Apple next month will reportedly begin manufacturing the first updates to its rejuvenated MacBook Air...

Please, Apple. Please, please, please bring back the keyboard backlighting when the Air is refreshed. PLEASE!
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post #15 of 215
1. Please, bring back the backlit keyboard!

2. And add an external battery indicator. Like the Macbook Pro.
post #16 of 215
Quote:
Originally Posted by mr O View Post

2. And add an external battery indicator. Like the Macbook Pro.

It looks like there's no space for that on the side of the computer
post #17 of 215
Quote:
Originally Posted by Goldenclaw View Post

Not necessarily true. I want power *and* portability.

The MacBook Airs are fantastically light. I want to be able to carry it around and do design work.

However, I also want Apple's specs to catch up to their rivals and reflect better pricing. Every competitor is entering at 4GB RAM now while Apple continues to do the "2GB with 1GB in both sockets" type of thing in their laptop line which drives me nuts.

you can upgrade the Airs to 4GB RAM for only $100 when buying online or at Apple stores. also since they use superfast flash memory instead of hard drives, the amount of RAM is less important as the flash memory handles anything needed more than the 4GB. Mac OS X is more efficient than Windows so less RAM is needed on OS X to get equivalent performance. many Air owners have 2GB RAM and find that sufficient, again because of the flash memory.
post #18 of 215
Quote:
Originally Posted by al_bundy View Post

the MBA like all the other subnetbooks are niche products. most people want 15" screens, faster CPU and more storage

the people who buy them use them for email and work on the road, especially long flights

It was a niche product. The thunderbolt one will be my only computer replacing both an iMac and a Macbook.
post #19 of 215
Quote:
Originally Posted by Lafe View Post

Please, Apple. Please, please, please bring back the keyboard backlighting when the Air is refreshed. PLEASE!

I AGREE!!!!!!

That is the ONLY thing that is holding off me purchasing one. I'm still holding on to my old 15" MBP until the Air gets backlit keyboards, then I'm all over the new laptop!
post #20 of 215
Quote:
Originally Posted by iGuessSo View Post


When I see people lugging around the behemoth MBPs I just smile. If you're a gamer or you're rendering video in the airport it's great I guess.

I am a photographer...you can smile all you want but Aperture really uses all four cores and needs 8 Gb ram when you are working with RAW files. I would love the MBA but would have to be quad core with 8 GB ram and 500+ Gb drive....not likely to happen so i will just have to "lug" the MBP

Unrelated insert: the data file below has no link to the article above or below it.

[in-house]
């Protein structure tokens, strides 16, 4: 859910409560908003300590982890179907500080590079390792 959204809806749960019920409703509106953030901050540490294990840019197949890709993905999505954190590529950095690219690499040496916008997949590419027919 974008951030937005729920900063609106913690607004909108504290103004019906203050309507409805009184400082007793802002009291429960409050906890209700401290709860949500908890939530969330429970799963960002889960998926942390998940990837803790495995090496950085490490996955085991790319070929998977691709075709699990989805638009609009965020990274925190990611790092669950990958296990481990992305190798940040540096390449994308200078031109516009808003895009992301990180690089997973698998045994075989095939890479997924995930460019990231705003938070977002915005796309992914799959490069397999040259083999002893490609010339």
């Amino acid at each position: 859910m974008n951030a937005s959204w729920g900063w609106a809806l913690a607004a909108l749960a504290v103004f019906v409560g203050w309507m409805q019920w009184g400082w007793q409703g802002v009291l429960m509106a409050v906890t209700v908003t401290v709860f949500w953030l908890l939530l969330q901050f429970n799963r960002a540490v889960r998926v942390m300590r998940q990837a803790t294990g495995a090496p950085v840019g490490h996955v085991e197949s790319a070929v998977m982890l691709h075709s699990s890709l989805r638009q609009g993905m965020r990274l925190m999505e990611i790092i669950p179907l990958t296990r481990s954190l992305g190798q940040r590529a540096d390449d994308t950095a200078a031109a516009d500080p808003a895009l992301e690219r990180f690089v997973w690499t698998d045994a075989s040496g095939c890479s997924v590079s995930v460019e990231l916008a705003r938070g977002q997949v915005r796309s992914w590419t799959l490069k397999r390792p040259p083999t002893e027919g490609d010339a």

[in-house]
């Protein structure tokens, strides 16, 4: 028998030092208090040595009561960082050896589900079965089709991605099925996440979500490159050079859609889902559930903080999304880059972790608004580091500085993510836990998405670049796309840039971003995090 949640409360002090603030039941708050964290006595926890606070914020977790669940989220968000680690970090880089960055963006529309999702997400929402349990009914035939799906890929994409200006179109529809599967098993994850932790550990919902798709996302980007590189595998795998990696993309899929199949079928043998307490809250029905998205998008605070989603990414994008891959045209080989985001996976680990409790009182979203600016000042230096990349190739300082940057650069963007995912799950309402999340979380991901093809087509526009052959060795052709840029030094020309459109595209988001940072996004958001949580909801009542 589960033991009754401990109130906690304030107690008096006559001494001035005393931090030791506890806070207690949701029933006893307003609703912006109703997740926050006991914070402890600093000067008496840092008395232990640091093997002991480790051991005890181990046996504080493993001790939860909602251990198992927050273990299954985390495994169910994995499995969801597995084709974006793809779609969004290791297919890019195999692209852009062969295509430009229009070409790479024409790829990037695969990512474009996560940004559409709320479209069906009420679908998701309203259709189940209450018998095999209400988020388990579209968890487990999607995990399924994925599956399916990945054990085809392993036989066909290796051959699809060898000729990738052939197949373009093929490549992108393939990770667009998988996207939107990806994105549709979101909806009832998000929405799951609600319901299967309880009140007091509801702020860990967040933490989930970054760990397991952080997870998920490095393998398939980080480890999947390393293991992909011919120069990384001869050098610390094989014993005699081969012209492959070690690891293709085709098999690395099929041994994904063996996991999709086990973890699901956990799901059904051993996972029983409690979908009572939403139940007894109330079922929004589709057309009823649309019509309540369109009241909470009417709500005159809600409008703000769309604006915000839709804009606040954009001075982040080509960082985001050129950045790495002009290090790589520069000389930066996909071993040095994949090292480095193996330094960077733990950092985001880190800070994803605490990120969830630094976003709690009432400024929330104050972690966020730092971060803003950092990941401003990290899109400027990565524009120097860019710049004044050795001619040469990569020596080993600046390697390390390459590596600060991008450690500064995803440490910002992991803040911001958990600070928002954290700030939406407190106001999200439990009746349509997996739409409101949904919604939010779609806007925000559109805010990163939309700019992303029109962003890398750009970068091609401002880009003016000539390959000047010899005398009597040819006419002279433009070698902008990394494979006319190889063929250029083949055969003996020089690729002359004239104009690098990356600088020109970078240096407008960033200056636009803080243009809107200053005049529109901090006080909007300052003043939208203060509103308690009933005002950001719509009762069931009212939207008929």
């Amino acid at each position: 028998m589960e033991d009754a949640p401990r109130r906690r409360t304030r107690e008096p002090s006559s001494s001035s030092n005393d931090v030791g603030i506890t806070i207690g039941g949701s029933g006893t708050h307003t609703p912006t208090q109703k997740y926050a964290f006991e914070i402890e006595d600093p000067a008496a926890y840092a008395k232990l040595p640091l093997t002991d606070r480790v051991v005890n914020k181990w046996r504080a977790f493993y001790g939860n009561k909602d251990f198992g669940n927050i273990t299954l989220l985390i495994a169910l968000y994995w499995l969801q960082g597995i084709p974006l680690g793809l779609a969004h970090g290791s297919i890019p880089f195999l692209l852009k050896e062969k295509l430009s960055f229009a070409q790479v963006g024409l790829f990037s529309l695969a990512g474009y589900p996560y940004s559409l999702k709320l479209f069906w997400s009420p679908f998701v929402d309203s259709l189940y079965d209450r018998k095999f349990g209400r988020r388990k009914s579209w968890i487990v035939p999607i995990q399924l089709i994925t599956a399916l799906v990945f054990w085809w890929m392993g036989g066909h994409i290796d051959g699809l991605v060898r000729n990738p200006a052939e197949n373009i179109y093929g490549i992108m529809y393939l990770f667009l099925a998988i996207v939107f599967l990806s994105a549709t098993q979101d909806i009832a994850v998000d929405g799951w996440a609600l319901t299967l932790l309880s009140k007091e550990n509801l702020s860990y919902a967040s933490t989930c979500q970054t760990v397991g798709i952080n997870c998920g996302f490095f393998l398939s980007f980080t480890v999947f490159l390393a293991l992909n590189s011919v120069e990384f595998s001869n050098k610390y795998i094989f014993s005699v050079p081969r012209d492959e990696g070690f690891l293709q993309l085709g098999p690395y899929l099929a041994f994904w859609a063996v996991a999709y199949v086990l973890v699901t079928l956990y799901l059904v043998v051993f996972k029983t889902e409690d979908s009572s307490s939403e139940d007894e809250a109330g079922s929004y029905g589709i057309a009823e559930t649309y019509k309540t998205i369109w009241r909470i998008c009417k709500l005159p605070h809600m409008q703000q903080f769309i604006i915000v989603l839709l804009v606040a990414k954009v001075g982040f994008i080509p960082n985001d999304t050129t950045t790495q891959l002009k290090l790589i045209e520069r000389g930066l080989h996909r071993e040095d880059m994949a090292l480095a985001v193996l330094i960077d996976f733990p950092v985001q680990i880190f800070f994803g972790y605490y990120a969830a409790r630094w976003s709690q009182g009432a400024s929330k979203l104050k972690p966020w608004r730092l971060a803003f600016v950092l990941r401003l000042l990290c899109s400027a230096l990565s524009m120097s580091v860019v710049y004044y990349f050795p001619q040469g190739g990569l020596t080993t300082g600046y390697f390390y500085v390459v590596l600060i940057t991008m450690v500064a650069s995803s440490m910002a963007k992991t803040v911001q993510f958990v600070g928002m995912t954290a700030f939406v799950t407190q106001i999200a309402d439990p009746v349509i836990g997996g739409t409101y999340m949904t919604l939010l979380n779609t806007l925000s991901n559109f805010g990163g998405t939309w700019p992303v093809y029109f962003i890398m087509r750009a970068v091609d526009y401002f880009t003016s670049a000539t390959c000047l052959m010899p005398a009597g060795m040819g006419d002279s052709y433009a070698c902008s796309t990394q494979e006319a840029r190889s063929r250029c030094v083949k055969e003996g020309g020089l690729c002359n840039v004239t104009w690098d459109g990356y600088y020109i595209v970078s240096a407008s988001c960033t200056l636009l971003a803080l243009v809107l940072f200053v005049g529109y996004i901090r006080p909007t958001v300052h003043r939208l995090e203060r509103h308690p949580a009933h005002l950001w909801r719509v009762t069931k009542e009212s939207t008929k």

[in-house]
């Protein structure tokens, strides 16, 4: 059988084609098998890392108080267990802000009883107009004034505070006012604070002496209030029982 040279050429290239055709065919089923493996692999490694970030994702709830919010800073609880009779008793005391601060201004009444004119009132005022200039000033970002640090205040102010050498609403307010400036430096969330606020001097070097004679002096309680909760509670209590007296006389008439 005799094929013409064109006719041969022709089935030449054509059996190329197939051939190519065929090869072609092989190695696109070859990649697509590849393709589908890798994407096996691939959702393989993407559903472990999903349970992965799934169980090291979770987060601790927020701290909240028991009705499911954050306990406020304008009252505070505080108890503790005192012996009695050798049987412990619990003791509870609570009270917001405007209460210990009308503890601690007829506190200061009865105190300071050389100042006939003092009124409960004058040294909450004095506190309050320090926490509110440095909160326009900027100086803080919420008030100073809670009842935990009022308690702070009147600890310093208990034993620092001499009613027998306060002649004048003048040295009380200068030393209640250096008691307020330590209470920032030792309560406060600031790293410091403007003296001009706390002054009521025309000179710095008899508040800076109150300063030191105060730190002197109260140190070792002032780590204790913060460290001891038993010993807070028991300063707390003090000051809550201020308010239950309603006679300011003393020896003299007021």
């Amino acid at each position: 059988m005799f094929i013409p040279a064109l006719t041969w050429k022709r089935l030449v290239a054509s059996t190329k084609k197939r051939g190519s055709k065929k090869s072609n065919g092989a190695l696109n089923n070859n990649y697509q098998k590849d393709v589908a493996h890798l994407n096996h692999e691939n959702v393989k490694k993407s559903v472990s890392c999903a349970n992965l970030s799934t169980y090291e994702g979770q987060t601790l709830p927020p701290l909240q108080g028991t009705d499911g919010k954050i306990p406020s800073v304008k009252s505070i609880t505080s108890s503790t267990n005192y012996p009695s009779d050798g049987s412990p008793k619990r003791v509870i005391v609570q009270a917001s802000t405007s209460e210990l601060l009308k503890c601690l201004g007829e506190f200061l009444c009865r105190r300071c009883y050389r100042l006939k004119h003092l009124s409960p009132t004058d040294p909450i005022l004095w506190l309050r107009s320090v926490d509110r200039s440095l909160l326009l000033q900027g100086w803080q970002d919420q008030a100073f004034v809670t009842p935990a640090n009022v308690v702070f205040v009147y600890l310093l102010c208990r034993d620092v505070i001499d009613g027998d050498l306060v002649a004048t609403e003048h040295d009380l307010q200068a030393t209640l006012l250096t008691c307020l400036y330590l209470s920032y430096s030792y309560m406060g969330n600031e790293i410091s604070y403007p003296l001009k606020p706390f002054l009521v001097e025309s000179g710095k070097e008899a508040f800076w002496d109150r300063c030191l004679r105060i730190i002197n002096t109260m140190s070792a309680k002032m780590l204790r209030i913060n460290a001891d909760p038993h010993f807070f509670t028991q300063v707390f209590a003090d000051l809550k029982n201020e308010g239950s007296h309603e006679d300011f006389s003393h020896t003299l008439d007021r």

post #21 of 215
Earlier this week on April 20th, their was a post on the AppleInsider that the Apple store employees couldn't take vacation on May 20-22 because it is around the 10th anniversary of the retail stores opening.

What a move it would be to launch the new Macbook Air's, their back to school offer, and some type of a 10th anniversary sale at this time. Food for thought...it would really drive people into the stores.
post #22 of 215
Quote:
Originally Posted by travelguy View Post

Earlier this week on April 20th, their was a post on the AppleInsider that the Apple store employees couldn't take vacation on May 20-22 because it is around the 10th anniversary of the retail stores opening.

What a move it would be to launch the new Macbook Air's, their back to school offer, and some type of a 10th anniversary sale at this time. Food for thought...it would really drive people into the stores.

I would hope we would see a new iMac along with the new MacBook Air's. Surely Apple would not just ask their staff to hold off on vacations just for a revised MacBook AIr with Thunderbolt.
post #23 of 215
Quote:
Originally Posted by Goldenclaw View Post

Not necessarily true. I want power *and* portability.

The MacBook Airs are fantastically light. I want to be able to carry it around and do design work.

However, I also want Apple's specs to catch up to their rivals and reflect better pricing. Every competitor is entering at 4GB RAM now while Apple continues to do the "2GB with 1GB in both sockets" type of thing in their laptop line which drives me nuts.